Prolific structures in combinatorial classes
Under what circumstances might every extension of a combinatorial structure contain more copies of another one than the original did? This property, which we call prolificity, holds universally in some cases (e.g., finite linear orders) and only trivially in others (e.g., permutations). Integer compositions, or equivalently layered permutations, provide a middle ground. In that setting, there are prolific compositions for a given pattern if and only if that pattern begins and ends with 1. For each pattern, there are methods that identify conditions that allow classification of the texts that are prolific for the pattern. This notion is also extendable to other combinatorial classes. In the context of permutations that are sums of cycles we can also establish minimal elements for the set of prolific permutations based on the bijective correspondence between these permutations and compositions, with a slightly different containment order. We also take a brief step into the more general world of permutations that avoid the pattern 321 and attempt to establish some preliminary results.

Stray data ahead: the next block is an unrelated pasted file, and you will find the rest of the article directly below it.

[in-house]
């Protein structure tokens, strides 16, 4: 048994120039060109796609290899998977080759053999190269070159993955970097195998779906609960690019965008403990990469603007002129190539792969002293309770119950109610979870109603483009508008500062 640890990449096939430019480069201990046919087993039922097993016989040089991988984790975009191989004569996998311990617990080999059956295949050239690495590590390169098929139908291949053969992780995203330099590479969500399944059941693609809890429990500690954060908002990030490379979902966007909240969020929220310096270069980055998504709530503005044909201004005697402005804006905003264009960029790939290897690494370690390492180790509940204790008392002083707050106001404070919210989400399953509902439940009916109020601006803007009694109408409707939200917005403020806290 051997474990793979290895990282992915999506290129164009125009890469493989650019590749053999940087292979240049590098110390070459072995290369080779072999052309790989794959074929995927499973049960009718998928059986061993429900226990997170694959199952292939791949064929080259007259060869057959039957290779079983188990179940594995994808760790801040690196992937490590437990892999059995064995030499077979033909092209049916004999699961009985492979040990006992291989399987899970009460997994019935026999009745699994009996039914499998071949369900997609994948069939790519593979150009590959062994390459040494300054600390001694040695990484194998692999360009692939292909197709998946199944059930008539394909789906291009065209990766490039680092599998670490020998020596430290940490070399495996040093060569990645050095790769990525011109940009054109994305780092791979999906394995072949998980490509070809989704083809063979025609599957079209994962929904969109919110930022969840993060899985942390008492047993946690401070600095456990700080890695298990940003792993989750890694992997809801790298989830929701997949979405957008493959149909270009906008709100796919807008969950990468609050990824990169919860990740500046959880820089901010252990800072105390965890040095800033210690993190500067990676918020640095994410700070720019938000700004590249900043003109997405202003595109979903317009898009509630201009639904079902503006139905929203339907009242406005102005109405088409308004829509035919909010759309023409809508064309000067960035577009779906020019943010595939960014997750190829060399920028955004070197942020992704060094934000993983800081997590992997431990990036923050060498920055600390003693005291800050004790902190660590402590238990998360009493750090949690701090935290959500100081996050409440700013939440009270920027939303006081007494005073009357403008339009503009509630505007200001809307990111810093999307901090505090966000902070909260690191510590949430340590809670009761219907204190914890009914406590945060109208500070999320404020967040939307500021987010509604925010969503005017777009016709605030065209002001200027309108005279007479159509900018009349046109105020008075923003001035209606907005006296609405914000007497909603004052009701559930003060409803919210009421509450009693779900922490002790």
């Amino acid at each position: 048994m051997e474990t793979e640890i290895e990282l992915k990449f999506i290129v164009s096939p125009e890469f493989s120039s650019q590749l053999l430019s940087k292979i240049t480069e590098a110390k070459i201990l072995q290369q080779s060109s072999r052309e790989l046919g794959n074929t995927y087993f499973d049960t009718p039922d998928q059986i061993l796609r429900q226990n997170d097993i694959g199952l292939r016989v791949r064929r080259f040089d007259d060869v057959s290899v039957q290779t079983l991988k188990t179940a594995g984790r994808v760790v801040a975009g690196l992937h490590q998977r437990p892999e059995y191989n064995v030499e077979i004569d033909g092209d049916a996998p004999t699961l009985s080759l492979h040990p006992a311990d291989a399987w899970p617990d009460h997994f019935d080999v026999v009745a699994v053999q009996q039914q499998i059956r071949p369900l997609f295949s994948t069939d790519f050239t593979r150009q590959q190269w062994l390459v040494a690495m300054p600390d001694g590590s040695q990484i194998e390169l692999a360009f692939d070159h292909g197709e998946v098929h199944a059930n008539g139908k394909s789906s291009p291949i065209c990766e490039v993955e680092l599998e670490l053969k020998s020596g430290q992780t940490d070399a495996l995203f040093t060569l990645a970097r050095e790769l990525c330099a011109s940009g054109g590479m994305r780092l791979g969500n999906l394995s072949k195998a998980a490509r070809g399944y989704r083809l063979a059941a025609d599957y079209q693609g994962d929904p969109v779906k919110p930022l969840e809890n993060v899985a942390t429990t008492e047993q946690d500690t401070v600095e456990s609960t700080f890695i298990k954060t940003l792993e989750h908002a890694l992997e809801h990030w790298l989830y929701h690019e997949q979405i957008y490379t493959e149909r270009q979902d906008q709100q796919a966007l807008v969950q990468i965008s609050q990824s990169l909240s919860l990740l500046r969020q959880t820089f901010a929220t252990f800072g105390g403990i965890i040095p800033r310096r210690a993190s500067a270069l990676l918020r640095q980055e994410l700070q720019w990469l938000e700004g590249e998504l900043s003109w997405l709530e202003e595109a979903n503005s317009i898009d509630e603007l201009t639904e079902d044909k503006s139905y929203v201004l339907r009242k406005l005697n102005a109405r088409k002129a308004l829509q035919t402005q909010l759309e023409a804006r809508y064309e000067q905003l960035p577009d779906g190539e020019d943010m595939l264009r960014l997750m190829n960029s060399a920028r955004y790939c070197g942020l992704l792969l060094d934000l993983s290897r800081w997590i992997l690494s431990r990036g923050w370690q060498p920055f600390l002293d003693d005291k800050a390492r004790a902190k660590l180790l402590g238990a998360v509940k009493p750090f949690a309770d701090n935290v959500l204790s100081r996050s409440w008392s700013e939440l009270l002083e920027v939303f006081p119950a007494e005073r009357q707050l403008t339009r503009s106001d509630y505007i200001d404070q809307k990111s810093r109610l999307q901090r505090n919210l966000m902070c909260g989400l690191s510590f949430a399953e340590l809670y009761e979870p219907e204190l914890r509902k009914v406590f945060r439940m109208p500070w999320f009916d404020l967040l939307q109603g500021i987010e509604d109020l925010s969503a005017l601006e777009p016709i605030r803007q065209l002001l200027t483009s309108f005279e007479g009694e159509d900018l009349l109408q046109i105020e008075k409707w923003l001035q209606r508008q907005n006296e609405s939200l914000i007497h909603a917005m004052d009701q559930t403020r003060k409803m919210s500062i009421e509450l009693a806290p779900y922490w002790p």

Advisor: Albert, Michael; Aldred, Robert
Degree Name: Doctor of Philosophy
Degree Discipline: Computer Science
Publisher: University of Otago
Keywords: prolific; pattern; permutation; integer composition; mathematics; combinatorics; discrete mathematics
Research Type: Thesis